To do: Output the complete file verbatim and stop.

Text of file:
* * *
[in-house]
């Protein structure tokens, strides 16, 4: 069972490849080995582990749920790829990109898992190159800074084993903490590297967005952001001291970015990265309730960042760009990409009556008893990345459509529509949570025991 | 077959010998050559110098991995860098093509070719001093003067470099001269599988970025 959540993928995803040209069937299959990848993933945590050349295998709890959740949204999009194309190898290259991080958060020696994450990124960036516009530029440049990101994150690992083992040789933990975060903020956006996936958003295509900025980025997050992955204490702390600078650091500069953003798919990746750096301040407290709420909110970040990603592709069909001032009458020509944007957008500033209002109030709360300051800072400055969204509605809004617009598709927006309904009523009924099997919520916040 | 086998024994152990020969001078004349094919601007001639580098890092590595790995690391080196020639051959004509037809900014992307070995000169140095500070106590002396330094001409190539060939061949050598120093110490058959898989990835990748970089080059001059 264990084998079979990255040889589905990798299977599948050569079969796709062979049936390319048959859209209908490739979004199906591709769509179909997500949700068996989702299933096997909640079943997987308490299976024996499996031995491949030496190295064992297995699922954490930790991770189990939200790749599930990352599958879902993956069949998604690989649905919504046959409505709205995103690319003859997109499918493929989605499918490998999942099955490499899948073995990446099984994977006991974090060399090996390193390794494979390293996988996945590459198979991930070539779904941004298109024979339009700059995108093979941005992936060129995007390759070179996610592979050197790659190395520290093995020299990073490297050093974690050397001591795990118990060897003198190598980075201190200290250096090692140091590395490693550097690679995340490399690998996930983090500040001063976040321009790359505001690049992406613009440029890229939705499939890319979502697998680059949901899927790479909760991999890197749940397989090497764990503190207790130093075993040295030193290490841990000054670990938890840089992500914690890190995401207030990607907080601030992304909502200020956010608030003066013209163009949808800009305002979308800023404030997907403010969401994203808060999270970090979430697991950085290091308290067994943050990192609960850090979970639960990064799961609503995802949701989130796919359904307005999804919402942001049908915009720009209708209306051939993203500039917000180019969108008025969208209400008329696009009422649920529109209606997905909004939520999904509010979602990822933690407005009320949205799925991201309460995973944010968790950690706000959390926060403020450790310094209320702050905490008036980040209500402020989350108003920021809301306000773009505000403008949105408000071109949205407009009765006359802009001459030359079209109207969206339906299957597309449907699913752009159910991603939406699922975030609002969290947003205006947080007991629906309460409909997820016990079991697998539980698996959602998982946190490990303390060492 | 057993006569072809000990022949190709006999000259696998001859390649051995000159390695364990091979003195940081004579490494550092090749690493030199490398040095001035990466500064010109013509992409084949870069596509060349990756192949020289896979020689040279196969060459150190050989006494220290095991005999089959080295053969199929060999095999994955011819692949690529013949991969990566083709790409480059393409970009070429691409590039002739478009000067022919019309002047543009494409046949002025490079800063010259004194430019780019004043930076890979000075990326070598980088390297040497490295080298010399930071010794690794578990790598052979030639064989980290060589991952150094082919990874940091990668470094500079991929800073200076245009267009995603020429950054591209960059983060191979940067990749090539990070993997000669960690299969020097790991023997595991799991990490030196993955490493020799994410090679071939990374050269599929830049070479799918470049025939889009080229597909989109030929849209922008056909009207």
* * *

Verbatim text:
[in-house]
């Protein structure tokens, strides 16, 4: 069972490849080995582990749920790829990109898992190159800074084993903490590297967005952001001291970015990265309730960042760009990409009556008893990345459509529509949570025991 | 077959010998050559110098991995860098093509070719001093003067470099001269599988970025 959540993928995803040209069937299959990848993933945590050349295998709890959740949204999009194309190898290259991080958060020696994450990124960036516009530029440049990101994150690992083992040789933990975060903020956006996936958003295509900025980025997050992955204490702390600078650091500069953003798919990746750096301040407290709420909110970040990603592709069909001032009458020509944007957008500033209002109030709360300051800072400055969204509605809004617009598709927006309904009523009924099997919520916040 | 086998024994152990020969001078004349094919601007001639580098890092590595790995690391080196020639051959004509037809900014992307070995000169140095500070106590002396330094001409190539060939061949050598120093110490058959898989990835990748970089080059001059 264990084998079979990255040889589905990798299977599948050569079969796709062979049936390319048959859209209908490739979004199906591709769509179909997500949700068996989702299933096997909640079943997987308490299976024996499996031995491949030496190295064992297995699922954490930790991770189990939200790749599930990352599958879902993956069949998604690989649905919504046959409505709205995103690319003859997109499918493929989605499918490998999942099955490499899948073995990446099984994977006991974090060399090996390193390794494979390293996988996945590459198979991930070539779904941004298109024979339009700059995108093979941005992936060129995007390759070179996610592979050197790659190395520290093995020299990073490297050093974690050397001591795990118990060897003198190598980075201190200290250096090692140091590395490693550097690679995340490399690998996930983090500040001063976040321009790359505001690049992406613009440029890229939705499939890319979502697998680059949901899927790479909760991999890197749940397989090497764990503190207790130093075993040295030193290490841990000054670990938890840089992500914690890190995401207030990607907080601030992304909502200020956010608030003066013209163009949808800009305002979308800023404030997907403010969401994203808060999270970090979430697991950085290091308290067994943050990192609960850090979970639960990064799961609503995802949701989130796919359904307005999804919402942001049908915009720009209708209306051939993203500039917000180019969108008025969208209400008329696009009422649920529109209606997905909004939520999904509010979602990822933690407005009320949205799925991201309460995973944010968790950690706000959390926060403020450790310094209320702050905490008036980040209500402020989350108003920021809301306000773009505000403008949105408000071109949205407009009765006359802009001459030359079209109207969206339906299957597309449907699913752009159910991603939406699922975030609002969290947003205006947080007991629906309460409909997820016990079991697998539980698996959602998982946190490990303390060492 | 057993006569072809000990022949190709006999000259696998001859390649051995000159390695364990091979003195940081004579490494550092090749690493030199490398040095001035990466500064010109013509992409084949870069596509060349990756192949020289896979020689040279196969060459150190050989006494220290095991005999089959080295053969199929060999095999994955011819692949690529013949991969990566083709790409480059393409970009070429691409590039002739478009000067022919019309002047543009494409046949002025490079800063010259004194430019780019004043930076890979000075990326070598980088390297040497490295080298010399930071010794690794578990790598052979030639064989980290060589991952150094082919990874940091990668470094500079991929800073200076245009267009995603020429950054591209960059983060191979940067990749090539990070993997000669960690299969020097790991023997595991799991990490030196993955490493020799994410090679071939990374050269599929830049070479799918470049025939889009080229597909989109030929849209922008056909009207």